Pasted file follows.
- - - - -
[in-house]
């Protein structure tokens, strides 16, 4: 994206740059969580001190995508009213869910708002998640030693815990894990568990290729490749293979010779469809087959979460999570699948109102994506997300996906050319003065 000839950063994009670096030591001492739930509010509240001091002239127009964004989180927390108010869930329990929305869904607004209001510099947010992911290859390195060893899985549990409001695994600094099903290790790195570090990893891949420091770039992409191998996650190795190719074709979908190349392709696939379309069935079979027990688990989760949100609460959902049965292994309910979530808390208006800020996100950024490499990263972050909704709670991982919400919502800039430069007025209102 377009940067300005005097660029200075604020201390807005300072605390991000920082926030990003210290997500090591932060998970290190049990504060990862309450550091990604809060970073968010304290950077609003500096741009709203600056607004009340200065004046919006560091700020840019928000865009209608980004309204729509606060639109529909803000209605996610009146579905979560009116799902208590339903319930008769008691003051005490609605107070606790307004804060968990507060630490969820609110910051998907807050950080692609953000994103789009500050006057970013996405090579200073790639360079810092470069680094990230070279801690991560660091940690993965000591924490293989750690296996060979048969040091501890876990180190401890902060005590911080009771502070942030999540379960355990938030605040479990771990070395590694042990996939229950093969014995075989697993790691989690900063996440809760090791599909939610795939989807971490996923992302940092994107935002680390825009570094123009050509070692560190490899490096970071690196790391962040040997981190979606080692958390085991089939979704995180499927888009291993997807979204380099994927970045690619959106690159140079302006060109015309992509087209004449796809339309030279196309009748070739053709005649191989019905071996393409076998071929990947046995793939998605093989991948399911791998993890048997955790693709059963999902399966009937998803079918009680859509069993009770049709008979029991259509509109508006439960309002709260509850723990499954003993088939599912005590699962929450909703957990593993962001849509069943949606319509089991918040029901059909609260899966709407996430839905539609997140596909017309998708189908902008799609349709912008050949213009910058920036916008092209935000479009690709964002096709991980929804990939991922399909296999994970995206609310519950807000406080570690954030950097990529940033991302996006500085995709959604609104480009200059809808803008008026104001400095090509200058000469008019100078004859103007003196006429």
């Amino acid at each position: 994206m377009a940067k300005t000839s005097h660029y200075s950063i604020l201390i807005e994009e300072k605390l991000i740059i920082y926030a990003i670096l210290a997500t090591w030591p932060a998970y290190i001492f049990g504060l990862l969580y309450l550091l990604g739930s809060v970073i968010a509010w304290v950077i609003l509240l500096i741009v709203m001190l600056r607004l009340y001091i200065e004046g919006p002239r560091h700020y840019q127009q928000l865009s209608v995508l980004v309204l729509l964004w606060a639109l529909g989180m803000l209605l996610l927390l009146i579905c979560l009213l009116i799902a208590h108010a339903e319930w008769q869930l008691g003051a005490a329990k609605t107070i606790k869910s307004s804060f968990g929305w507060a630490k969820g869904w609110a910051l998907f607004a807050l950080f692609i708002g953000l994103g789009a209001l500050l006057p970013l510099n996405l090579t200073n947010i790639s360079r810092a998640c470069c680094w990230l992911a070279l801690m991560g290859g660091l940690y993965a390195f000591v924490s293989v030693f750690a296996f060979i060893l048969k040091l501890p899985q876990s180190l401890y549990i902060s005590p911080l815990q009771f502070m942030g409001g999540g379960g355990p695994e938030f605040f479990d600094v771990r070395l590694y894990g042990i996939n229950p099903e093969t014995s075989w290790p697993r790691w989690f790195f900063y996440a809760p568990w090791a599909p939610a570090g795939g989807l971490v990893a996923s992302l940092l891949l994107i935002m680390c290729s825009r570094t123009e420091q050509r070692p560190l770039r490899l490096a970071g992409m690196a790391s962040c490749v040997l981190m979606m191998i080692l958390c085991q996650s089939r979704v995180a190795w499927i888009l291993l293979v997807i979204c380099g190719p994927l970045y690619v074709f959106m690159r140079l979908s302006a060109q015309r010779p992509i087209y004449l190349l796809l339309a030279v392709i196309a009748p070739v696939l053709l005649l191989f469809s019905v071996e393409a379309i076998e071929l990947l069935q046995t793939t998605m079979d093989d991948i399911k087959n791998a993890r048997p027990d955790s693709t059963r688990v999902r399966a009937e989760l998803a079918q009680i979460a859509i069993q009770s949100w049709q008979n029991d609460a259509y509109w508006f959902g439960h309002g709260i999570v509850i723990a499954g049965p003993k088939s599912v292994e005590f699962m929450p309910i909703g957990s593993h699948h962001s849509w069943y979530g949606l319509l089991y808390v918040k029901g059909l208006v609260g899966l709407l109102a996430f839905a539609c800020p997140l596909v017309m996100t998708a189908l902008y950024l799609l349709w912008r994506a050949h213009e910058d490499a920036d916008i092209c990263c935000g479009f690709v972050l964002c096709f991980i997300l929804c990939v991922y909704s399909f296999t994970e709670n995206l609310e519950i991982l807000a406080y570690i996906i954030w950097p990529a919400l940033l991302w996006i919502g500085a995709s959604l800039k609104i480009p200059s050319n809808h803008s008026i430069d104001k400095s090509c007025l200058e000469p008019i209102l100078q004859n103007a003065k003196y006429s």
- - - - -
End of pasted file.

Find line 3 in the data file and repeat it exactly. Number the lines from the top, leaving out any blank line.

């Amino acid at each position: 994206m377009a940067k300005t000839s005097h660029y200075s950063i604020l201390i807005e994009e300072k605390l991000i740059i920082y926030a990003i670096l210290a997500t090591w030591p932060a998970y290190i001492f049990g504060l990862l969580y309450l550091l990604g739930s809060v970073i968010a509010w304290v950077i609003l509240l500096i741009v709203m001190l600056r607004l009340y001091i200065e004046g919006p002239r560091h700020y840019q127009q928000l865009s209608v995508l980004v309204l729509l964004w606060a639109l529909g989180m803000l209605l996610l927390l009146i579905c979560l009213l009116i799902a208590h108010a339903e319930w008769q869930l008691g003051a005490a329990k609605t107070i606790k869910s307004s804060f968990g929305w507060a630490k969820g869904w609110a910051l998907f607004a807050l950080f692609i708002g953000l994103g789009a209001l500050l006057p970013l510099n996405l090579t200073n947010i790639s360079r810092a998640c470069c680094w990230l992911a070279l801690m991560g290859g660091l940690y993965a390195f000591v924490s293989v030693f750690a296996f060979i060893l048969k040091l501890p899985q876990s180190l401890y549990i902060s005590p911080l815990q009771f502070m942030g409001g999540g379960g355990p695994e938030f605040f479990d600094v771990r070395l590694y894990g042990i996939n229950p099903e093969t014995s075989w290790p697993r790691w989690f790195f900063y996440a809760p568990w090791a599909p939610a570090g795939g989807l971490v990893a996923s992302l940092l891949l994107i935002m680390c290729s825009r570094t123009e420091q050509r070692p560190l770039r490899l490096a970071g992409m690196a790391s962040c490749v040997l981190m979606m191998i080692l958390c085991q996650s089939r979704v995180a190795w499927i888009l291993l293979v997807i979204c380099g190719p994927l970045y690619v074709f959106m690159r140079l979908s302006a060109q015309r010779p992509i087209y004449l190349l796809l339309a030279v392709i196309a009748p070739v696939l053709l005649l191989f469809s019905v071996e393409a379309i076998e071929l990947l069935q046995t793939t998605m079979d093989d991948i399911k087959n791998a993890r048997p027990d955790s693709t059963r688990v999902r399966a009937e989760l998803a079918q009680i979460a859509i069993q009770s949100w049709q008979n029991d609460a259509y509109w508006f959902g439960h309002g709260i999570v509850i723990a499954g049965p003993k088939s599912v292994e005590f699962m929450p309910i909703g957990s593993h699948h962001s849509w069943y979530g949606l319509l089991y808390v918040k029901g059909l208006v609260g899966l709407l109102a996430f839905a539609c800020p997140l596909v017309m996100t998708a189908l902008y950024l799609l349709w912008r994506a050949h213009e910058d490499a920036d916008i092209c990263c935000g479009f690709v972050l964002c096709f991980i997300l929804c990939v991922y909704s399909f296999t994970e709670n995206l609310e519950i991982l807000a406080y570690i996906i954030w950097p990529a919400l940033l991302w996006i919502g500085a995709s959604l800039k609104i480009p200059s050319n809808h803008s008026i430069d104001k400095s090509c007025l200058e000469p008019i209102l100078q004859n103007a003065k003196y006429s």